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I’m sure some are wondering why I keep writing in English about events that are so specific to my country and do not directly impact any other nation. They would be wrong in assuming this. Just as some are wondering why people would continue to spend hours in the streets all across Romania now that the PM and his government have been removed. They would also be wrong about our motivation.

A taxi driver mused on the topic last night: “I don’t understand. Why are they protesting today? Ponta already resigned.” And all I could say was: “Because the root of the problem goes deeper than that”, even though I actually wanted to say so much more. But then later on, I was asked the same question and it sank in – there are so many people who don’t understand why these protests are taking place still.

All those people braving the cold in the streets each night aren’t there because they wanted another political party to lead the government. They are a generation showing the world that change is possible, that we can move mountains and make the impossible possible if we put our minds to it. We were accused of being passive for much too long, we believed the words of those who said we were all talk and no action for too many years, we even believed that we were too few for our voices to be heard.

We’re not in the streets because we care about politics, we’re there because we care about people, about justice and fair chances more than you thought we did. We’re marching because we’re sick of just complaining about how badly this country and our society is doing over a couple of beers, instead of acting to make things better for everyone. We’re still out there because we don’t want our country to be led by yet another set of mindless drones who only care about their own skin. We’re in the streets because we want you to understand mentalities need to change before we can expect our institutions to. We’re marching because you’re not, we keep going out in the streets because you don’t understand why you should.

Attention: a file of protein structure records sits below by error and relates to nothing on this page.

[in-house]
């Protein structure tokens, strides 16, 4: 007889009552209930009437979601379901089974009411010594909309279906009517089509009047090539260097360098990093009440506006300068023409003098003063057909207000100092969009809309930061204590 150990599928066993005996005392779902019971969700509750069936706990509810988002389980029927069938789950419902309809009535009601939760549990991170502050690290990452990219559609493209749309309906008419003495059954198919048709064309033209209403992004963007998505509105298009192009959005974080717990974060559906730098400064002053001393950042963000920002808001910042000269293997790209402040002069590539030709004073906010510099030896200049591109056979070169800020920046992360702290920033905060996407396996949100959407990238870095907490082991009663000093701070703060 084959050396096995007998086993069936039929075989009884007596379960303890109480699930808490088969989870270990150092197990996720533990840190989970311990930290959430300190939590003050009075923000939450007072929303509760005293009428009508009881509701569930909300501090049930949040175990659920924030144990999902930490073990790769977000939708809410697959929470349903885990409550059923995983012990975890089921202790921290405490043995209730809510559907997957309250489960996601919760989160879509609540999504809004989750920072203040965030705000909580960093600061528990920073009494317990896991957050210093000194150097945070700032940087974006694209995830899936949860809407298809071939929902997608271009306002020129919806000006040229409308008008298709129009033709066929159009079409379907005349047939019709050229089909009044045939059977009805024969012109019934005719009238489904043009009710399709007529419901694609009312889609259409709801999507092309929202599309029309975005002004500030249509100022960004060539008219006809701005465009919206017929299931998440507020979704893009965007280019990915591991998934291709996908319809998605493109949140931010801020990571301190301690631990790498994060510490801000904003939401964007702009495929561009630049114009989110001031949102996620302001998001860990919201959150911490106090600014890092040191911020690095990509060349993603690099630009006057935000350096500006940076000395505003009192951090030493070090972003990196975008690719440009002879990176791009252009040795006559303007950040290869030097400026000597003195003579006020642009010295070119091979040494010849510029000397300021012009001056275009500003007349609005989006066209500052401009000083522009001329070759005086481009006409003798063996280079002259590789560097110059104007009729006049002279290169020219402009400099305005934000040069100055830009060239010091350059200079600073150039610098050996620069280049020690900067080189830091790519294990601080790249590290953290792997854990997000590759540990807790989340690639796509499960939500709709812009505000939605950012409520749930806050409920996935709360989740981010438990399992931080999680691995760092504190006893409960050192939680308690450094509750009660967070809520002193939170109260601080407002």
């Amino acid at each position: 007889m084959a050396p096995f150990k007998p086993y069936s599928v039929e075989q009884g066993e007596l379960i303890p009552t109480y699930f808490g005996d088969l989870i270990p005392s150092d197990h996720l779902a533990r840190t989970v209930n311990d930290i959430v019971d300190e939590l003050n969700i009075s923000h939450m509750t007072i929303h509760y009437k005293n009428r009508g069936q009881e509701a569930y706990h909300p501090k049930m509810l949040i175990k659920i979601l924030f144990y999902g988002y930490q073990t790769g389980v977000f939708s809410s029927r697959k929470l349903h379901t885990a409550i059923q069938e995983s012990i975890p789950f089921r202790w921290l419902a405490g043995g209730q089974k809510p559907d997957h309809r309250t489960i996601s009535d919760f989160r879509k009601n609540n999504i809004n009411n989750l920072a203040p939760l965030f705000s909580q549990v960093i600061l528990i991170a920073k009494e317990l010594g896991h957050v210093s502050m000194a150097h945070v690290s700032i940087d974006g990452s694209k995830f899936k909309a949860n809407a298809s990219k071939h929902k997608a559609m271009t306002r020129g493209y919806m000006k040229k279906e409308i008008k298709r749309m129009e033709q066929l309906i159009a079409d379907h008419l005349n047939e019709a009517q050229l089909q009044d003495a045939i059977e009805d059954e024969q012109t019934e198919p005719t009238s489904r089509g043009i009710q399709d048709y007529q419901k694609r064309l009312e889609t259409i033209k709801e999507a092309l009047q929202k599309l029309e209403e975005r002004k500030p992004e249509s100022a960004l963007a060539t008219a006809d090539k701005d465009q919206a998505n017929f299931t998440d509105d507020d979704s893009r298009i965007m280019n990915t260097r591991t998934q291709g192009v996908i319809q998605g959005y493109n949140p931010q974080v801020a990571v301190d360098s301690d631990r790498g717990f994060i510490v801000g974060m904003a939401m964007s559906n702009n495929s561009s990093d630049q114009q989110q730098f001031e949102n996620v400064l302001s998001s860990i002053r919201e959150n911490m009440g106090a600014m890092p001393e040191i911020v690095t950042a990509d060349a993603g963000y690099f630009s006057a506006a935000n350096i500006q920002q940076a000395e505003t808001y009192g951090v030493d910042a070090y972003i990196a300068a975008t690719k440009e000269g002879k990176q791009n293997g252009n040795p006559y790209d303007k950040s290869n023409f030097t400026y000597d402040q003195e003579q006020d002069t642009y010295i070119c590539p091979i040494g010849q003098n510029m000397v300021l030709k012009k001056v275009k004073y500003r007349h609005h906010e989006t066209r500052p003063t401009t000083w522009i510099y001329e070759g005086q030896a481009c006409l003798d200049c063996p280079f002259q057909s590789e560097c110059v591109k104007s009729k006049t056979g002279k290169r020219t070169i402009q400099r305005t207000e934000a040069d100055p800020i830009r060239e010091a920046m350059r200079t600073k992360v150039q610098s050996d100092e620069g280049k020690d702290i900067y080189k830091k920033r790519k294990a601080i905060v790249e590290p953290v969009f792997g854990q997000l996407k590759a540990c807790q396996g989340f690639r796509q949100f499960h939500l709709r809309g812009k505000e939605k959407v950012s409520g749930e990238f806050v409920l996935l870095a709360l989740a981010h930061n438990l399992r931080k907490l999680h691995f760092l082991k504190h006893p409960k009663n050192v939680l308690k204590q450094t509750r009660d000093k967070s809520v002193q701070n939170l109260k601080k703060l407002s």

The tragedy at #Collectiv was a huge tipping point, it hurt in so many ways. But what particularly hurt was the intolerant and heartless attitudes of people who should have been empathetic in the least, but who just didn’t understand. It’s all the bottled up anger and frustrations that brought some to this dark place where they can’t simply be there for their fellow human beings and instead keep them in a sort of mindset that screams “I’ve been hurt, disrespected and walked over, so why should I act any differently?!” But we, the ones in the street, don’t want to go to that place. We want to be true agents of change. If you ask me, that is why we are still marching.